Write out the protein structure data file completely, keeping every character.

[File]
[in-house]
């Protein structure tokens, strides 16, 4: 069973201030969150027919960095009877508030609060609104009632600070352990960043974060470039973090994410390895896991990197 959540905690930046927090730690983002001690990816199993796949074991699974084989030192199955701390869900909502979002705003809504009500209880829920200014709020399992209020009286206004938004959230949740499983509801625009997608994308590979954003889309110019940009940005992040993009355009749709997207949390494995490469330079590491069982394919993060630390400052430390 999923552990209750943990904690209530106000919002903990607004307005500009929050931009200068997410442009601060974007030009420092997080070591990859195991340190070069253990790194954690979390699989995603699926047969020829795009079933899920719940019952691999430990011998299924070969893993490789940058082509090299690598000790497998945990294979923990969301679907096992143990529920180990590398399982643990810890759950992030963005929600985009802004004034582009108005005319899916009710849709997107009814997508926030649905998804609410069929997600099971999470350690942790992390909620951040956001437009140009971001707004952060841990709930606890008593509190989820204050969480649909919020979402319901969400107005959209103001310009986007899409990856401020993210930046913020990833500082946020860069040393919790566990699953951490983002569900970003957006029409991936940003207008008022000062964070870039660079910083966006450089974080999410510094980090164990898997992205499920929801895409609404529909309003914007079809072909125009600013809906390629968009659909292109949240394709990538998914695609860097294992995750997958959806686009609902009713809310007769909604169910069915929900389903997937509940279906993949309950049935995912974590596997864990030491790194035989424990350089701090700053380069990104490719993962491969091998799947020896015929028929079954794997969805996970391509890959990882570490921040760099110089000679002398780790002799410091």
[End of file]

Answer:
[in-house]
């Protein structure tokens, strides 16, 4: 069973201030969150027919960095009877508030609060609104009632600070352990960043974060470039973090994410390895896991990197 959540905690930046927090730690983002001690990816199993796949074991699974084989030192199955701390869900909502979002705003809504009500209880829920200014709020399992209020009286206004938004959230949740499983509801625009997608994308590979954003889309110019940009940005992040993009355009749709997207949390494995490469330079590491069982394919993060630390400052430390 999923552990209750943990904690209530106000919002903990607004307005500009929050931009200068997410442009601060974007030009420092997080070591990859195991340190070069253990790194954690979390699989995603699926047969020829795009079933899920719940019952691999430990011998299924070969893993490789940058082509090299690598000790497998945990294979923990969301679907096992143990529920180990590398399982643990810890759950992030963005929600985009802004004034582009108005005319899916009710849709997107009814997508926030649905998804609410069929997600099971999470350690942790992390909620951040956001437009140009971001707004952060841990709930606890008593509190989820204050969480649909919020979402319901969400107005959209103001310009986007899409990856401020993210930046913020990833500082946020860069040393919790566990699953951490983002569900970003957006029409991936940003207008008022000062964070870039660079910083966006450089974080999410510094980090164990898997992205499920929801895409609404529909309003914007079809072909125009600013809906390629968009659909292109949240394709990538998914695609860097294992995750997958959806686009609902009713809310007769909604169910069915929900389903997937509940279906993949309950049935995912974590596997864990030491790194035989424990350089701090700053380069990104490719993962491969091998799947020896015929028929079954794997969805996970391509890959990882570490921040760099110089000679002398780790002799410091």